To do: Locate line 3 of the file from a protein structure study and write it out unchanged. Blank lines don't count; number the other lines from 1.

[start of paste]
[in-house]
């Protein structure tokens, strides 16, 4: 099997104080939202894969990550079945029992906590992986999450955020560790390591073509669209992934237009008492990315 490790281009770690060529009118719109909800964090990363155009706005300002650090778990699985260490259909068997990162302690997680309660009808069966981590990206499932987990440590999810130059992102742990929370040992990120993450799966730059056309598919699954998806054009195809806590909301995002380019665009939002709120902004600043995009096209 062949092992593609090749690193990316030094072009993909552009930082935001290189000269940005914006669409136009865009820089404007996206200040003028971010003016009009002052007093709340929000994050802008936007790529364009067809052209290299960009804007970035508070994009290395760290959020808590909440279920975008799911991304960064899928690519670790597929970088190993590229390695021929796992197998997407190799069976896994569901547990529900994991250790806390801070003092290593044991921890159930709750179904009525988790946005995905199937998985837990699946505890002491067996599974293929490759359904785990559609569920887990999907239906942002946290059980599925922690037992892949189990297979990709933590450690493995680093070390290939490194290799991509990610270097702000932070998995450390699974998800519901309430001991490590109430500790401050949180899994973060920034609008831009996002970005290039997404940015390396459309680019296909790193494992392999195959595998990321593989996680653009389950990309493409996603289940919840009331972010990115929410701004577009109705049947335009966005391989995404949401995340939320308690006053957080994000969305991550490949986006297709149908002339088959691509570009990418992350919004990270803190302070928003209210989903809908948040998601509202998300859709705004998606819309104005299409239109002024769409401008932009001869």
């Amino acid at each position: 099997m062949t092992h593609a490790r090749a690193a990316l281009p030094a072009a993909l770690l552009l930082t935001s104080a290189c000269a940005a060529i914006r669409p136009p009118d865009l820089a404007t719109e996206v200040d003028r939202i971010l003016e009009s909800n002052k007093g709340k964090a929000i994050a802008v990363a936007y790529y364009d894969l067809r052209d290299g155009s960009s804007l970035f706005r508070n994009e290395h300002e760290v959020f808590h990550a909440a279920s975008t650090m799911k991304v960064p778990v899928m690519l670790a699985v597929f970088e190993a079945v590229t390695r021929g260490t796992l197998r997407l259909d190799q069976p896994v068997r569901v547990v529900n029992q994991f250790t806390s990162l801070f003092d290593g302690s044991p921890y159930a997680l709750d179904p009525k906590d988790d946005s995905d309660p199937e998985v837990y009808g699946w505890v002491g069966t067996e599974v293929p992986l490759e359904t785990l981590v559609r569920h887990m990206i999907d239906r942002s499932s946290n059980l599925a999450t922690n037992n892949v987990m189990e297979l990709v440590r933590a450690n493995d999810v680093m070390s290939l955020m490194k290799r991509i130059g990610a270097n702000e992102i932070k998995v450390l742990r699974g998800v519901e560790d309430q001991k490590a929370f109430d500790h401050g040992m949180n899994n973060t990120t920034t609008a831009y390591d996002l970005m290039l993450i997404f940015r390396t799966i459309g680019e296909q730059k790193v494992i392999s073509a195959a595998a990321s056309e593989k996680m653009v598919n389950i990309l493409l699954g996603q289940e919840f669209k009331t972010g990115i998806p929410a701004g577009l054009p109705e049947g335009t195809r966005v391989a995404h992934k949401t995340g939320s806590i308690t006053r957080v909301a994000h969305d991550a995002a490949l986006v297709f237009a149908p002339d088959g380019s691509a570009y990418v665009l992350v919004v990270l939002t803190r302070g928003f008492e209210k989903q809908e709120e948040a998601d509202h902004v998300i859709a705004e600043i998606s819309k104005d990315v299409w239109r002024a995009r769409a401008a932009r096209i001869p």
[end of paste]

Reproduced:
């Amino acid at each position: 099997m062949t092992h593609a490790r090749a690193a990316l281009p030094a072009a993909l770690l552009l930082t935001s104080a290189c000269a940005a060529i914006r669409p136009p009118d865009l820089a404007t719109e996206v200040d003028r939202i971010l003016e009009s909800n002052k007093g709340k964090a929000i994050a802008v990363a936007y790529y364009d894969l067809r052209d290299g155009s960009s804007l970035f706005r508070n994009e290395h300002e760290v959020f808590h990550a909440a279920s975008t650090m799911k991304v960064p778990v899928m690519l670790a699985v597929f970088e190993a079945v590229t390695r021929g260490t796992l197998r997407l259909d190799q069976p896994v068997r569901v547990v529900n029992q994991f250790t806390s990162l801070f003092d290593g302690s044991p921890y159930a997680l709750d179904p009525k906590d988790d946005s995905d309660p199937e998985v837990y009808g699946w505890v002491g069966t067996e599974v293929p992986l490759e359904t785990l981590v559609r569920h887990m990206i999907d239906r942002s499932s946290n059980l599925a999450t922690n037992n892949v987990m189990e297979l990709v440590r933590a450690n493995d999810v680093m070390s290939l955020m490194k290799r991509i130059g990610a270097n702000e992102i932070k998995v450390l742990r699974g998800v519901e560790d309430q001991k490590a929370f109430d500790h401050g040992m949180n899994n973060t990120t920034t609008a831009y390591d996002l970005m290039l993450i997404f940015r390396t799966i459309g680019e296909q730059k790193v494992i392999s073509a195959a595998a990321s056309e593989k996680m653009v598919n389950i990309l493409l699954g996603q289940e919840f669209k009331t972010g990115i998806p929410a701004g577009l054009p109705e049947g335009t195809r966005v391989a995404h992934k949401t995340g939320s806590i308690t006053r957080v909301a994000h969305d991550a995002a490949l986006v297709f237009a149908p002339d088959g380019s691509a570009y990418v665009l992350v919004v990270l939002t803190r302070g928003f008492e209210k989903q809908e709120e948040a998601d509202h902004v998300i859709a705004e600043i998606s819309k104005d990315v299409w239109r002024a995009r769409a401008a932009r096209i001869p």